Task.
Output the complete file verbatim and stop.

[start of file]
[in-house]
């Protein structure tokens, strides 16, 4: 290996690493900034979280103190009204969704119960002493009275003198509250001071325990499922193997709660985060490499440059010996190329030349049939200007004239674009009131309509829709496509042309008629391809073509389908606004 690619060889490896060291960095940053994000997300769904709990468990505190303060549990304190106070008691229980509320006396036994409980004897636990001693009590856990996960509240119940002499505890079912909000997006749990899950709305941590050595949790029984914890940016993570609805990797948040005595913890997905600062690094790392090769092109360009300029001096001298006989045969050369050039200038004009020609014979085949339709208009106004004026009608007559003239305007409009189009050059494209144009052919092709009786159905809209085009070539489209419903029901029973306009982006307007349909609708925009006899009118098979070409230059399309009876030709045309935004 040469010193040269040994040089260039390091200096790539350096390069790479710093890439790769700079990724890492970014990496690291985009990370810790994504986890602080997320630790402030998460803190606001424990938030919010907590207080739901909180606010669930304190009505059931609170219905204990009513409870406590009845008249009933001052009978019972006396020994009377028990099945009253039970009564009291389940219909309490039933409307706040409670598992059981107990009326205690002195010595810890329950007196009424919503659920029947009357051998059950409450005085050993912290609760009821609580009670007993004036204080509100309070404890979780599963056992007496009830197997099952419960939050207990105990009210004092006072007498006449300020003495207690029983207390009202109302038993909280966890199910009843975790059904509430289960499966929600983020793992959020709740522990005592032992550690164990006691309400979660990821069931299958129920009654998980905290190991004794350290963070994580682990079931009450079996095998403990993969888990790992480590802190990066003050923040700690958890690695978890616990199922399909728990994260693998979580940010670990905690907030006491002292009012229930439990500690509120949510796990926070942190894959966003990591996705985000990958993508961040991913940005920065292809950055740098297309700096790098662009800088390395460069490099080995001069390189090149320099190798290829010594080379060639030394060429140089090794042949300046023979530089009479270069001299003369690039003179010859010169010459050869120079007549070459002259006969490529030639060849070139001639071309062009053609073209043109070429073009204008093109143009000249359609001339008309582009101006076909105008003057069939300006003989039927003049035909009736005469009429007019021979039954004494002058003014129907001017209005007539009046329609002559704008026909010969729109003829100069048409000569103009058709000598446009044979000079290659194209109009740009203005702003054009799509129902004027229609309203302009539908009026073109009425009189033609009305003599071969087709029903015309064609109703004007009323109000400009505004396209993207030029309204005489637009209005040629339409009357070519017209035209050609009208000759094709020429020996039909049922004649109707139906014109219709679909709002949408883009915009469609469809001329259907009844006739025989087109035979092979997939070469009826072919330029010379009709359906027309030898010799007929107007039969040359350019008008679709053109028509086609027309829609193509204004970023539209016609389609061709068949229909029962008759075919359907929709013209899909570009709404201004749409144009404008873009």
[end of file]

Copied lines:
[in-house]
């Protein structure tokens, strides 16, 4: 290996690493900034979280103190009204969704119960002493009275003198509250001071325990499922193997709660985060490499440059010996190329030349049939200007004239674009009131309509829709496509042309008629391809073509389908606004 690619060889490896060291960095940053994000997300769904709990468990505190303060549990304190106070008691229980509320006396036994409980004897636990001693009590856990996960509240119940002499505890079912909000997006749990899950709305941590050595949790029984914890940016993570609805990797948040005595913890997905600062690094790392090769092109360009300029001096001298006989045969050369050039200038004009020609014979085949339709208009106004004026009608007559003239305007409009189009050059494209144009052919092709009786159905809209085009070539489209419903029901029973306009982006307007349909609708925009006899009118098979070409230059399309009876030709045309935004 040469010193040269040994040089260039390091200096790539350096390069790479710093890439790769700079990724890492970014990496690291985009990370810790994504986890602080997320630790402030998460803190606001424990938030919010907590207080739901909180606010669930304190009505059931609170219905204990009513409870406590009845008249009933001052009978019972006396020994009377028990099945009253039970009564009291389940219909309490039933409307706040409670598992059981107990009326205690002195010595810890329950007196009424919503659920029947009357051998059950409450005085050993912290609760009821609580009670007993004036204080509100309070404890979780599963056992007496009830197997099952419960939050207990105990009210004092006072007498006449300020003495207690029983207390009202109302038993909280966890199910009843975790059904509430289960499966929600983020793992959020709740522990005592032992550690164990006691309400979660990821069931299958129920009654998980905290190991004794350290963070994580682990079931009450079996095998403990993969888990790992480590802190990066003050923040700690958890690695978890616990199922399909728990994260693998979580940010670990905690907030006491002292009012229930439990500690509120949510796990926070942190894959966003990591996705985000990958993508961040991913940005920065292809950055740098297309700096790098662009800088390395460069490099080995001069390189090149320099190798290829010594080379060639030394060429140089090794042949300046023979530089009479270069001299003369690039003179010859010169010459050869120079007549070459002259006969490529030639060849070139001639071309062009053609073209043109070429073009204008093109143009000249359609001339008309582009101006076909105008003057069939300006003989039927003049035909009736005469009429007019021979039954004494002058003014129907001017209005007539009046329609002559704008026909010969729109003829100069048409000569103009058709000598446009044979000079290659194209109009740009203005702003054009799509129902004027229609309203302009539908009026073109009425009189033609009305003599071969087709029903015309064609109703004007009323109000400009505004396209993207030029309204005489637009209005040629339409009357070519017209035209050609009208000759094709020429020996039909049922004649109707139906014109219709679909709002949408883009915009469609469809001329259907009844006739025989087109035979092979997939070469009826072919330029010379009709359906027309030898010799007929107007039969040359350019008008679709053109028509086609027309829609193509204004970023539209016609389609061709068949229909029962008759075919359907929709013209899909570009709404201004749409144009404008873009």